A: The court Jew isn’t itself an anti-Semitic caricature. The court Jew is a real thing that served actual needs, and in many ways modernized Europe. If it weren’t for the anti-Semitic angle on it, it would be seen as a very positive function. Part of what drew me to this function in the world is to try to correct that anti-Semitic spin. People who have character traits that would make them a good macher — some of them are not positive, but a lot of them are.

Q: Are there real-life Normans? I was grateful when Charlotte Gainsbourg’s character, the prosecutor Alex, asks Norman to explain exactly what he does. Like her, I just didn’t get his business model.

A: That was my experience, too. There are a lot of people around me who do something that is hard to explain.

Q: People in the film business?

A: In any business. People who are in the middle of two sides: the person with the idea and the person with the money. It’s complicated. There’s a mantra that I’ve taken from “Norman.” Toward the end of the film, someone asks him, “Why isn’t anything ever simple with you?” and he says, “Who says simple is good?” Some of the best things that I enjoy in life are extremely complicated.

Q: Such as?

A: Human needs are not simple.

Q: Complexity makes a better story.

A: I see why there’s beauty in something simple. In farming. you plant a seed. It grows into fruit. You eat that fruit, and that’s your life. But then there’s a whole other side of experiencing life that’s extremely complicated, and around that one seed are 50 people who are trying to find the same hole in the ground to put in different seeds.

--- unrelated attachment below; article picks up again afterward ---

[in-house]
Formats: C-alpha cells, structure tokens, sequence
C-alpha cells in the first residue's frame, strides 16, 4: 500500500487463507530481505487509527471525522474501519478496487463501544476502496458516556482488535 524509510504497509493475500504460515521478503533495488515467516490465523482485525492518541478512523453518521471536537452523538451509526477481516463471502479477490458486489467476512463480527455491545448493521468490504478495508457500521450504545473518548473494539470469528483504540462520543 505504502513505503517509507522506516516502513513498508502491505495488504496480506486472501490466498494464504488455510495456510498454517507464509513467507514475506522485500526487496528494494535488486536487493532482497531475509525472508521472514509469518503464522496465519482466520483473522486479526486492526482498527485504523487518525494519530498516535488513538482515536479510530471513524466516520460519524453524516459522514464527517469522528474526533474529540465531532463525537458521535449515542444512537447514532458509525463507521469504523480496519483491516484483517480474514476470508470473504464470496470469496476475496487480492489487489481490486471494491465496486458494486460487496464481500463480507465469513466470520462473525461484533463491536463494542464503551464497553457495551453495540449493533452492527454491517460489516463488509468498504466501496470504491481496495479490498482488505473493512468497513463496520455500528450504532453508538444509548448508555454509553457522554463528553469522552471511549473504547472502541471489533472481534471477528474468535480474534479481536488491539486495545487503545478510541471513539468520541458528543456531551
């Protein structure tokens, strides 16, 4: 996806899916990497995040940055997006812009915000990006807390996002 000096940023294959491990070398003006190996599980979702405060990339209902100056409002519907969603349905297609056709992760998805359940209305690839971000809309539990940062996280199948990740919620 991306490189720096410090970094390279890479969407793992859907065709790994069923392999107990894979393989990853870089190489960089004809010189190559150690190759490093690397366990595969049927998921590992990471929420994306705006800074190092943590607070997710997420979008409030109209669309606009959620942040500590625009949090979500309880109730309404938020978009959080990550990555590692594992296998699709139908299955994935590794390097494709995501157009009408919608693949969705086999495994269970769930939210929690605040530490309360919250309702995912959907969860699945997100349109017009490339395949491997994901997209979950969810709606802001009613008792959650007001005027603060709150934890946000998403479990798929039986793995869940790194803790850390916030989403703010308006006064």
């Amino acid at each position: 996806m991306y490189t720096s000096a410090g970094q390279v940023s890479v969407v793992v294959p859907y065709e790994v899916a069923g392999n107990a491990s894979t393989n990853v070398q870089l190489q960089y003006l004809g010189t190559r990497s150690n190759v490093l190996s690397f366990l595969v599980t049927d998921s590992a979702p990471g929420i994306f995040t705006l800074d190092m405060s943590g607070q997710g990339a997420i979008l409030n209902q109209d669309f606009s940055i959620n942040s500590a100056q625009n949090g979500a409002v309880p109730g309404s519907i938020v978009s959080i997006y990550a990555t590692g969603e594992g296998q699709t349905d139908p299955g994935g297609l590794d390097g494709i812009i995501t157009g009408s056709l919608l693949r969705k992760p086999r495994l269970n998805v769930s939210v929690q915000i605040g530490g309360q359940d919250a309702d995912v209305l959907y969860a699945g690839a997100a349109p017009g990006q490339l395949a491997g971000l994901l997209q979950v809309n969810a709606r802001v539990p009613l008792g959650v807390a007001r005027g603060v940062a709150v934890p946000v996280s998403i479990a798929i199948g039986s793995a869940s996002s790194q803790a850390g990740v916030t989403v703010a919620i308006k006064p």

Q: Is Norman homeless? We never see where he lives, and in one scene, he’s eating herring out of a jar on a Ritz cracker. Yet he wears a nice camel-hair coat and carries an iPhone.

A: I can answer any biographical question about Norman.

Q: So then why don’t you, in the film?

A: Because the people who encounter Norman don’t know those details about him and are afraid to ask. Because he’s forced to lie in almost every encounter and relationship he has. Most people don’t ever want to get close enough to Norman to confront him with his lies and ask for the truth. I know people around me who are like that. I don’t understand exactly how they make a living. They’re alone in the world. I’m pretty sure they’re okay. I’m not positive. I don't know where they go to at night. They go somewhere. Alex is the one person who asks Norman, who wants to know. And once he realizes that she’s aware of him lying, it creates a closeness he doesn’t have with anyone.

Q: What did you do to Richard Gere’s ears?

A: We’re not going to reveal exactly what we did, but we were looking for something that would change how he looks, without being too intrusive. We changed the way his face is shaped, in some subtle ways. We played around with his hair. It’s very difficult to disguise Richard. There are actors who give themselves to extreme makeup, like Daniel Day Lewis. But there’s something about Richard that anything too aggressive suddenly calls attention to itself. The primary effect of it is how the actor sees himself. There’s something a little goofy about his look in this film.